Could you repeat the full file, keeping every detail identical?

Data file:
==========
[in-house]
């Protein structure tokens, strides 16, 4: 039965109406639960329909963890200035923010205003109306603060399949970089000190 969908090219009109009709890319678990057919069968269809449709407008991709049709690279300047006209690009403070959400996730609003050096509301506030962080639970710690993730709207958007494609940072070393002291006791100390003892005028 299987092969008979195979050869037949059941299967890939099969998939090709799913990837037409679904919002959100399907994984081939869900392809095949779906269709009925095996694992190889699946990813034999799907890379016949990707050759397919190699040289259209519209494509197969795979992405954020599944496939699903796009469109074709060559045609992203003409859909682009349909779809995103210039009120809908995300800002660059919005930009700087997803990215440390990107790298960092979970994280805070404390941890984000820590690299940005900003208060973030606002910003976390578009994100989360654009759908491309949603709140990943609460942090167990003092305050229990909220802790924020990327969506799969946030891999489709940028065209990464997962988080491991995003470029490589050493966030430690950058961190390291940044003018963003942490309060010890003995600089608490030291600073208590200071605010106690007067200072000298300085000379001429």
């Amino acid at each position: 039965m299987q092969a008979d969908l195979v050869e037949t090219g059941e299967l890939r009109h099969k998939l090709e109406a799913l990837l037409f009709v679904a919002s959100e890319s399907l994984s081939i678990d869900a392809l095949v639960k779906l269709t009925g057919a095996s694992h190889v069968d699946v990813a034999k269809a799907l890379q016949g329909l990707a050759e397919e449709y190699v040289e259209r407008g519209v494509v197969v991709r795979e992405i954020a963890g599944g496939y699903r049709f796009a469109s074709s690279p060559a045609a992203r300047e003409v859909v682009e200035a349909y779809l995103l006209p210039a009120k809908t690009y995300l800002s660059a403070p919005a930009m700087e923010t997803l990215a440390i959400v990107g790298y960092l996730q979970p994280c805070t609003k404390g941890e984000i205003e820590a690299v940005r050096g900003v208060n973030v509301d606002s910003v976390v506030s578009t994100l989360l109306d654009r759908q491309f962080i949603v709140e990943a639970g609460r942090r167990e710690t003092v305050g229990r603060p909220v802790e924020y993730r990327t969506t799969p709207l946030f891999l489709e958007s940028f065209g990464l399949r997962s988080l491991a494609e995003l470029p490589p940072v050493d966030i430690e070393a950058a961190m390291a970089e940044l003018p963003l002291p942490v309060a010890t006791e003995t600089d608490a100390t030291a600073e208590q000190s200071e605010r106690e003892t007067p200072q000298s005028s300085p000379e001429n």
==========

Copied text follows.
[in-house]
């Protein structure tokens, strides 16, 4: 039965109406639960329909963890200035923010205003109306603060399949970089000190 969908090219009109009709890319678990057919069968269809449709407008991709049709690279300047006209690009403070959400996730609003050096509301506030962080639970710690993730709207958007494609940072070393002291006791100390003892005028 299987092969008979195979050869037949059941299967890939099969998939090709799913990837037409679904919002959100399907994984081939869900392809095949779906269709009925095996694992190889699946990813034999799907890379016949990707050759397919190699040289259209519209494509197969795979992405954020599944496939699903796009469109074709060559045609992203003409859909682009349909779809995103210039009120809908995300800002660059919005930009700087997803990215440390990107790298960092979970994280805070404390941890984000820590690299940005900003208060973030606002910003976390578009994100989360654009759908491309949603709140990943609460942090167990003092305050229990909220802790924020990327969506799969946030891999489709940028065209990464997962988080491991995003470029490589050493966030430690950058961190390291940044003018963003942490309060010890003995600089608490030291600073208590200071605010106690007067200072000298300085000379001429």
């Amino acid at each position: 039965m299987q092969a008979d969908l195979v050869e037949t090219g059941e299967l890939r009109h099969k998939l090709e109406a799913l990837l037409f009709v679904a919002s959100e890319s399907l994984s081939i678990d869900a392809l095949v639960k779906l269709t009925g057919a095996s694992h190889v069968d699946v990813a034999k269809a799907l890379q016949g329909l990707a050759e397919e449709y190699v040289e259209r407008g519209v494509v197969v991709r795979e992405i954020a963890g599944g496939y699903r049709f796009a469109s074709s690279p060559a045609a992203r300047e003409v859909v682009e200035a349909y779809l995103l006209p210039a009120k809908t690009y995300l800002s660059a403070p919005a930009m700087e923010t997803l990215a440390i959400v990107g790298y960092l996730q979970p994280c805070t609003k404390g941890e984000i205003e820590a690299v940005r050096g900003v208060n973030v509301d606002s910003v976390v506030s578009t994100l989360l109306d654009r759908q491309f962080i949603v709140e990943a639970g609460r942090r167990e710690t003092v305050g229990r603060p909220v802790e924020y993730r990327t969506t799969p709207l946030f891999l489709e958007s940028f065209g990464l399949r997962s988080l491991a494609e995003l470029p490589p940072v050493d966030i430690e070393a950058a961190m390291a970089e940044l003018p963003l002291p942490v309060a010890t006791e003995t600089d608490a100390t030291a600073e208590q000190s200071e605010r106690e003892t007067p200072q000298s005028s300085p000379e001429n």